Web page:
Kids develop through a series of mental stages which indicate how much of an abstract concept they can understand. Unfortunately, many coaches and parents don’t understand this. The kid can’t learn the thing because their brain isn’t ready to learn it yet. We look at the child as they are now in front of us, and compare them to the modern adult game, and then offer suggestions to fill in the gaps, almost like football development is like a bar on a video game. As it slides from left to right, becoming more full, the kid becomes a better player. One very clear example of this was seeing around five pairs of boys in a game dancing and spinning around each other at a free-kick. It was near the halfway line, but we all knew where the ball was going to be hit. The players dutifully arranged themselves on the edge of the penalty area, and then began this uncoordinated dance, accompanied by a chorus of shouts from the parents. This is where the parents were dropping these golden nuggets, having assessed the state of their kid, ran a comparison to adult football, and discovered that the secret to success is to jockey for space when expecting a cross at a restart. Lose your marker, find space, stay open. Attackers and defenders blended, shuffling around each other like lottery balls before a number is picked. This continued for thirty seconds without any of them dropping their intensity. Attackers tried spinning, jumping backwards and forwards, pretending to go one way and then going the other. Defenders were alert, hot on their heels, even with a little shirt tugging, as encouraged by one of the golden nuggets.

Except there was a little problem. The reason why this went on for thirty seconds is because the free-kick taker was tying his shoe. So transfixed by the occasion, focussing on the commands from the sideline, the boys did as they were told. Parents were appeased. None of them actually understood what they were doing, or why they were doing it. If they did, they would have realised there was no need for it yet, as the free-kick was being delayed due to the shoelace. All of the eyes, of both the defenders and attackers, were on each other. None on the ball. Attackers trying to get away from defenders, defenders trying to stay with them. That ball could have been abducted by aliens and none of them would have known, because none of them were looking at it, because they were doing something they had been conditioned to do, without any understanding of what or why they were doing it.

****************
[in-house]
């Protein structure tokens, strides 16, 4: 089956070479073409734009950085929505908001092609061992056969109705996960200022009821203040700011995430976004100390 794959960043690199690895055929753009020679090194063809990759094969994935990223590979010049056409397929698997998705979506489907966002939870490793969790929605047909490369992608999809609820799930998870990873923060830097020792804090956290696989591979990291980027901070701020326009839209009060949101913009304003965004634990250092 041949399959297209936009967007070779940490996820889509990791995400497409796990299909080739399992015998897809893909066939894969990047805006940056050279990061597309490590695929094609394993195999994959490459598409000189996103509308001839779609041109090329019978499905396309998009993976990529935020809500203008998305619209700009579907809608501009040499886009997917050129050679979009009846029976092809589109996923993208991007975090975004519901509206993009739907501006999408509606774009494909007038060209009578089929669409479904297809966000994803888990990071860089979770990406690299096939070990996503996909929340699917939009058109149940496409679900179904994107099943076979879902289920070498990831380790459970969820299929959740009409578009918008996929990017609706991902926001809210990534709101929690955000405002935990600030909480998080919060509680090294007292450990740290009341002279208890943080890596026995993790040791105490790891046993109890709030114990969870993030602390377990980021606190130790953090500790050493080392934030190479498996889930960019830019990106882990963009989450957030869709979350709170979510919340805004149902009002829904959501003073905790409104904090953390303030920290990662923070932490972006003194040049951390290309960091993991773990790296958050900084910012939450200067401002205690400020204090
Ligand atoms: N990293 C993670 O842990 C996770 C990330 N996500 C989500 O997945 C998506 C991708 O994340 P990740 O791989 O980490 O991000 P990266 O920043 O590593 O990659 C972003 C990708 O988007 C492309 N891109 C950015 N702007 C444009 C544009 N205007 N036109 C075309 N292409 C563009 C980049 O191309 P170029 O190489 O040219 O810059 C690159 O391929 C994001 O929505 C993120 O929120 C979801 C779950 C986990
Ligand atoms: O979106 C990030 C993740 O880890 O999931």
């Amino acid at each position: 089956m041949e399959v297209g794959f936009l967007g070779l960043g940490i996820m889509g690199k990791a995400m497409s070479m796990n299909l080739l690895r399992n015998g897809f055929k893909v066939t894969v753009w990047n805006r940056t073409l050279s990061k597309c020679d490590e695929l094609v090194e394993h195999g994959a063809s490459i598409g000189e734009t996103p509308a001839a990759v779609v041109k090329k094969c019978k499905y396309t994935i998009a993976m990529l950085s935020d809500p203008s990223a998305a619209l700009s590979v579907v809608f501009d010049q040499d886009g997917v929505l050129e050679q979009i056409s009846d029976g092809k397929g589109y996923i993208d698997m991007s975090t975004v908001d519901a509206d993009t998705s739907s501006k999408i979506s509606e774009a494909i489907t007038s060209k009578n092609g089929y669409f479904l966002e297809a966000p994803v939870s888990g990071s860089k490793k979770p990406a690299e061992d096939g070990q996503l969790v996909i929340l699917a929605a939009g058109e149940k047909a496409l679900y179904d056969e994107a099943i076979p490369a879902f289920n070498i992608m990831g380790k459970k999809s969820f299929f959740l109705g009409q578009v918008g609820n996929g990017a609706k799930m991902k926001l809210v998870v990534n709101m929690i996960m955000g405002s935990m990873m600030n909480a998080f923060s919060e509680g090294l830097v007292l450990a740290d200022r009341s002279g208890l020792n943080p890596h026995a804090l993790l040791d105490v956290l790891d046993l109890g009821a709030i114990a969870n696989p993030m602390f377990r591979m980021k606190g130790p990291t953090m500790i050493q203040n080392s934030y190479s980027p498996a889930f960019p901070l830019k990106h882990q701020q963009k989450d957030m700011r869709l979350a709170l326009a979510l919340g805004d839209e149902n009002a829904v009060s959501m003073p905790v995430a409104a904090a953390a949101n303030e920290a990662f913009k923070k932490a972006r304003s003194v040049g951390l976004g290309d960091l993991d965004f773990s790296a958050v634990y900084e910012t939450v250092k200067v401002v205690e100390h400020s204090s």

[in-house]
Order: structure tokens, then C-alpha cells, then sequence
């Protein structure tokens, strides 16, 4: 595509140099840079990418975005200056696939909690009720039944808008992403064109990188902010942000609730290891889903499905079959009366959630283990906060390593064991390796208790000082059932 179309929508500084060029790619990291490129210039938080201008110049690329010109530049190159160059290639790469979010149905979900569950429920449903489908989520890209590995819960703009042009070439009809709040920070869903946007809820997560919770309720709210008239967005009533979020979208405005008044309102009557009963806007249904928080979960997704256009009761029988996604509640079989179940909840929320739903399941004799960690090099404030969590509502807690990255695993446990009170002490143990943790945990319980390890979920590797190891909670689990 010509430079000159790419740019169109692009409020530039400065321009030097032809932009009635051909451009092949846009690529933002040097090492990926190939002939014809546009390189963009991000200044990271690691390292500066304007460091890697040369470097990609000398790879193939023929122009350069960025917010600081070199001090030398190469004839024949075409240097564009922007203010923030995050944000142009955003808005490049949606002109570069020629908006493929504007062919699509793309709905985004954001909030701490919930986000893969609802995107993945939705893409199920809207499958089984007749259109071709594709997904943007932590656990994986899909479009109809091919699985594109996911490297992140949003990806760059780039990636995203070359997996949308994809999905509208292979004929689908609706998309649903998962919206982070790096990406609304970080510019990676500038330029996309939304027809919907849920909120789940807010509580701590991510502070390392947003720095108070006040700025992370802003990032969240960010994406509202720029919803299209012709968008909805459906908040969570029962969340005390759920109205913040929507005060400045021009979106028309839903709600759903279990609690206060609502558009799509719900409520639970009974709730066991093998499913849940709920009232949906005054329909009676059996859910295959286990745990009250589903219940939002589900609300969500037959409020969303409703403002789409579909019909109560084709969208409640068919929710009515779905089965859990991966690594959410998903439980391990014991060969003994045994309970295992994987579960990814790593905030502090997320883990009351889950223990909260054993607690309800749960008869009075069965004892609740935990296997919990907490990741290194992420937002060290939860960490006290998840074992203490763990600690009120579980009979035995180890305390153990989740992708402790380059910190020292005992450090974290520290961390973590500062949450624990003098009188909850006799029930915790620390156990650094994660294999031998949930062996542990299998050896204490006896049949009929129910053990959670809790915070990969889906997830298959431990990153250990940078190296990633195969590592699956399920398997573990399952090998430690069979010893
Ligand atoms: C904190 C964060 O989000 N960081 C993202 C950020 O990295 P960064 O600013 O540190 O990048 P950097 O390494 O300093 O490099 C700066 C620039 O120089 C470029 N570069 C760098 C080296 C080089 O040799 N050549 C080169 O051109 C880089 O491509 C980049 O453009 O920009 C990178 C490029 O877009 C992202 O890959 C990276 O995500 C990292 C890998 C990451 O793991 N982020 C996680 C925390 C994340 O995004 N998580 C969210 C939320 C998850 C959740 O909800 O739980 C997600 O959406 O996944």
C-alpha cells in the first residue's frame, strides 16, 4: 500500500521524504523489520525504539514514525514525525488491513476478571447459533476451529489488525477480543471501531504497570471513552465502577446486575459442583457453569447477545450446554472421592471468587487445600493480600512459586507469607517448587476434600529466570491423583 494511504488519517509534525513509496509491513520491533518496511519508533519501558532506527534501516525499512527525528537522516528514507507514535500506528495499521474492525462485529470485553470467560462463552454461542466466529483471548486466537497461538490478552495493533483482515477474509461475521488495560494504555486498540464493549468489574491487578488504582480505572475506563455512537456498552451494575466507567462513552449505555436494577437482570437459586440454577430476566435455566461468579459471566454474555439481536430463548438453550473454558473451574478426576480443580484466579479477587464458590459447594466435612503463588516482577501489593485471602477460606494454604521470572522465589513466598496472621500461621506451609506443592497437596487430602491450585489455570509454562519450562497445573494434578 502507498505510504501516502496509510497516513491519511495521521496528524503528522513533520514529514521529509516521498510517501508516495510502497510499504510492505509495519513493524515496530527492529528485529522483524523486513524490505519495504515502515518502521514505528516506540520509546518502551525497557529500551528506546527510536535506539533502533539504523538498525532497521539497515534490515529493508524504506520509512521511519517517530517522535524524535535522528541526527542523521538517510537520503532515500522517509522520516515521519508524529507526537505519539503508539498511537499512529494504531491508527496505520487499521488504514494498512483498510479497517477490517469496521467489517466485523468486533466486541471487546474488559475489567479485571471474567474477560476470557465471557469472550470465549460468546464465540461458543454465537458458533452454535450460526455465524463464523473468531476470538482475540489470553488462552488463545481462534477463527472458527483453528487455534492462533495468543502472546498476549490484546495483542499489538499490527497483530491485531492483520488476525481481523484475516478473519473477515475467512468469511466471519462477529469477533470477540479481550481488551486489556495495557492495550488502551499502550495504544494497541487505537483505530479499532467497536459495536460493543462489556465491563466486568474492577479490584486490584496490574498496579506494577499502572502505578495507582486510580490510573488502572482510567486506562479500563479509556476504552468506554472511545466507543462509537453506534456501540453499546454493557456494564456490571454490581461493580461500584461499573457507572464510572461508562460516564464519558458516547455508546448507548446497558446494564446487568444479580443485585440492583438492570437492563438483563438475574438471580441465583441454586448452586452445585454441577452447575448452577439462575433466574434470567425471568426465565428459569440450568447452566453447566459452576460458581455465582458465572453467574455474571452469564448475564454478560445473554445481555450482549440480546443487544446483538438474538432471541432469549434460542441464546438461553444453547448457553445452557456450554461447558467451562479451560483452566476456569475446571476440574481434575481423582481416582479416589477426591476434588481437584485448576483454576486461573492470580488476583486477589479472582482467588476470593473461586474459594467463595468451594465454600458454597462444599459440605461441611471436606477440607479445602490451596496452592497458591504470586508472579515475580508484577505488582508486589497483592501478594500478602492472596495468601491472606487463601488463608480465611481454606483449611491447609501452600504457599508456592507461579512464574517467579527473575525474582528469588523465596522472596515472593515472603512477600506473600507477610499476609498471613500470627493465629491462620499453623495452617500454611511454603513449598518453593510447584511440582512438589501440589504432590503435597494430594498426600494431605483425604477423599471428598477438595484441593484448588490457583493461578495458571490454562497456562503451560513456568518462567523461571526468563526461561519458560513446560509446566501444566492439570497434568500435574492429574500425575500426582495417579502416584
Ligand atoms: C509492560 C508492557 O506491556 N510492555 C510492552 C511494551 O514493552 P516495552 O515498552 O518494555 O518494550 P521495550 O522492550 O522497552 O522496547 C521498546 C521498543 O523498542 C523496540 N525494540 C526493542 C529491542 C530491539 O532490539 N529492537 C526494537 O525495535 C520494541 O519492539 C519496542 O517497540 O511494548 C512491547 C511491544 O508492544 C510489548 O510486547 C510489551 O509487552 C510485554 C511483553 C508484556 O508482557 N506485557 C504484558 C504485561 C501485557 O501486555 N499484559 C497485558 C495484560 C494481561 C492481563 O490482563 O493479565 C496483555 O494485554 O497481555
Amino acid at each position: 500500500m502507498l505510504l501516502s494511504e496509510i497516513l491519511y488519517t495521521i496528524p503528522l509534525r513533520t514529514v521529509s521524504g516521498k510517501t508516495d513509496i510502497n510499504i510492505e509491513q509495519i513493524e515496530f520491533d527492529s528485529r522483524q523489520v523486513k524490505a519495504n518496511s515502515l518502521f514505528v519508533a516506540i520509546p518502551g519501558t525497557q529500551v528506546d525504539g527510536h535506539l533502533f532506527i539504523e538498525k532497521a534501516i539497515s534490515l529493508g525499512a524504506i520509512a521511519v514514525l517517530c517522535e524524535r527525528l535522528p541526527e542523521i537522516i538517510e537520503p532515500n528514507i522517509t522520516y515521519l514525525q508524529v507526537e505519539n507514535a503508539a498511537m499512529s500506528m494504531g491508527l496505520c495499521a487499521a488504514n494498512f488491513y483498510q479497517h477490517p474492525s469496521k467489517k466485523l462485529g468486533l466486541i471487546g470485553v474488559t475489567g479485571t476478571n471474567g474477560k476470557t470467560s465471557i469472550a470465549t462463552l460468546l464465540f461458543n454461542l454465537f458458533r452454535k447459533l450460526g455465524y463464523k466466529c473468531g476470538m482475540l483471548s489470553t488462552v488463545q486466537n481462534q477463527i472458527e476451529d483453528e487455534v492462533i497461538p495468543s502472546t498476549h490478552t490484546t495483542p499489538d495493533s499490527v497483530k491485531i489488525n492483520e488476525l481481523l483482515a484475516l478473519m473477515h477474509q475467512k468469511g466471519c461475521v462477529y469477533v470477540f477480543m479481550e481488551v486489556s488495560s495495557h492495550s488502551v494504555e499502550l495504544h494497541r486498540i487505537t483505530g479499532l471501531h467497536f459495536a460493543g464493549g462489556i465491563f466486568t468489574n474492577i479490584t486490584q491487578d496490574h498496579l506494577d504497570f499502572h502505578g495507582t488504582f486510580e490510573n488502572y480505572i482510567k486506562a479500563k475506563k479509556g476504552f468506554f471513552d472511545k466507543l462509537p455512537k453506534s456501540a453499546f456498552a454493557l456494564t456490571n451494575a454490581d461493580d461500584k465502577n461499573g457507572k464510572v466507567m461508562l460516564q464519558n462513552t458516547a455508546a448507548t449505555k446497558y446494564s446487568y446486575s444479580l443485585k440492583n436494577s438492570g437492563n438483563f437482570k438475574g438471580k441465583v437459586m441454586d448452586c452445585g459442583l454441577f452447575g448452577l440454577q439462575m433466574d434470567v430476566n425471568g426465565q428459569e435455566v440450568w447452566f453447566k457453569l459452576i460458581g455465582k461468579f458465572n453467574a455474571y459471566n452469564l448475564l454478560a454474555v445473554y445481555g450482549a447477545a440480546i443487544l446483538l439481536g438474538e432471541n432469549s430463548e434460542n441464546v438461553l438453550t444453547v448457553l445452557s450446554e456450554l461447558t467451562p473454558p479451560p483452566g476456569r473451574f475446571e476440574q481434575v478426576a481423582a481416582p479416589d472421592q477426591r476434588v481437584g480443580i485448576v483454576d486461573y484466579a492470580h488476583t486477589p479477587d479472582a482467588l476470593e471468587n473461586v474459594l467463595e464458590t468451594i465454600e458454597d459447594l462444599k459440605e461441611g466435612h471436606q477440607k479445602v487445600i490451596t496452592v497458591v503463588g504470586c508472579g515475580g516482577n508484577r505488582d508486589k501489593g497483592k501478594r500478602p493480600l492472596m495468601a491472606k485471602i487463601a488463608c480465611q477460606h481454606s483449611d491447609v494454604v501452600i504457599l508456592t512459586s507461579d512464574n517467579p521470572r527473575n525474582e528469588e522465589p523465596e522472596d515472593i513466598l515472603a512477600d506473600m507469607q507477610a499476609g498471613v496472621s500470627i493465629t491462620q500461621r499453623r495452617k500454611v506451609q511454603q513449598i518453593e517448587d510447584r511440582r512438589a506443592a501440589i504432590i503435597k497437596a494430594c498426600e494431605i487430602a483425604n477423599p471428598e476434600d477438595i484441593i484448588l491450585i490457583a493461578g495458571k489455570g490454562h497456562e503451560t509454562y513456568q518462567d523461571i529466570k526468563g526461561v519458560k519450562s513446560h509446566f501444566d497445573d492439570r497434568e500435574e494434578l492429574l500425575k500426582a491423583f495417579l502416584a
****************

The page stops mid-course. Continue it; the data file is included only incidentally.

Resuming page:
It must be noted that these are the exceptions. Most of the parents here have been fairly chill. There’s still helpful referee advice, like when someone shouts “referee!” without context when something happens in the game they don’t like. In most cases, parents are sat typically a little further from the pitch than in other countries. As a referee of sixteen years, I can assure you that just a little bit of distance makes a huge difference. It sounds silly, but even being only a few extra yards away, it really calms the parents down. As does sitting down. Apart from in the USA, where deckchairs tend to provide the best viewpoint for sideline refereeing and coaching, parents who are sat down tend to be quieter and calmer. Because shade is such a highly valued resource, many tend to congregate in the cooler areas, even if it means a slightly obstructed view. The Spanish lifestyle is a lot more relaxed. The atmosphere at games rarely feels like one that could bubble into something dangerous that would cause harm to a match official in the way you get back home.

In regards to referees, the vast majority of youth games here take place with just one official. Not uncommon, no, but there is a slight difference. These refs don’t even have club assistants. Even for 11v11 games, one individual with a whistle is supposed to call offside by themselves. I know from the handful of times I’ve had to do it, you have no idea. Very rarely can a referee see an offside from their centre of the pitch perspective. These refs are literally guessing. In one game I saw, there were about six offsides given when the attacker was onside by three yards or more, but received the ball clear of the defence. The referee cannot see all things in all directions. By the time they’ve turned their head to follow the flight of the ball, they see an attacker receiving several yards behind the second last defender, and assume that to be that far in advance of they play, the attacker must have started from an offside position. Timing of the run, plus the defender being flat-footed versus the attacker being side-on is not seen.

Not having assistant referees to make offside calls will likely have a detrimental effect on attacking movement. Players will struggle to develop the ability to hug the shoulder of the defender. Or to wait offside, only to sneak back onside at the right moment. You almost have to play like you’re playing one of those biased club linesmen in English grassroots football and make sure you’re always five yards onside. This places a new constraint on the game, and for sure alters the dynamics of football.

Like in a lot of countries, many Spanish youth clubs are absent a curriculum. It’s a bunch of teams in the same kit, and the quality and experience your child receives is random, and depends on the coach. If you get a coach who knows what they’re doing, then lucky you. If not, then you’re stuck. There’s no teaching method or playing style that they fall back on to ensure that even less effective coaches still deliver a minimum standard. In some places, it really can be every man for himself. Which surprised me. I did expect to see more clubs with consistent values and standards permeating and linking each age group. We read so much about the values of FC Barcelona and La Masia, and wrongly assumed it was standard for clubs to adhe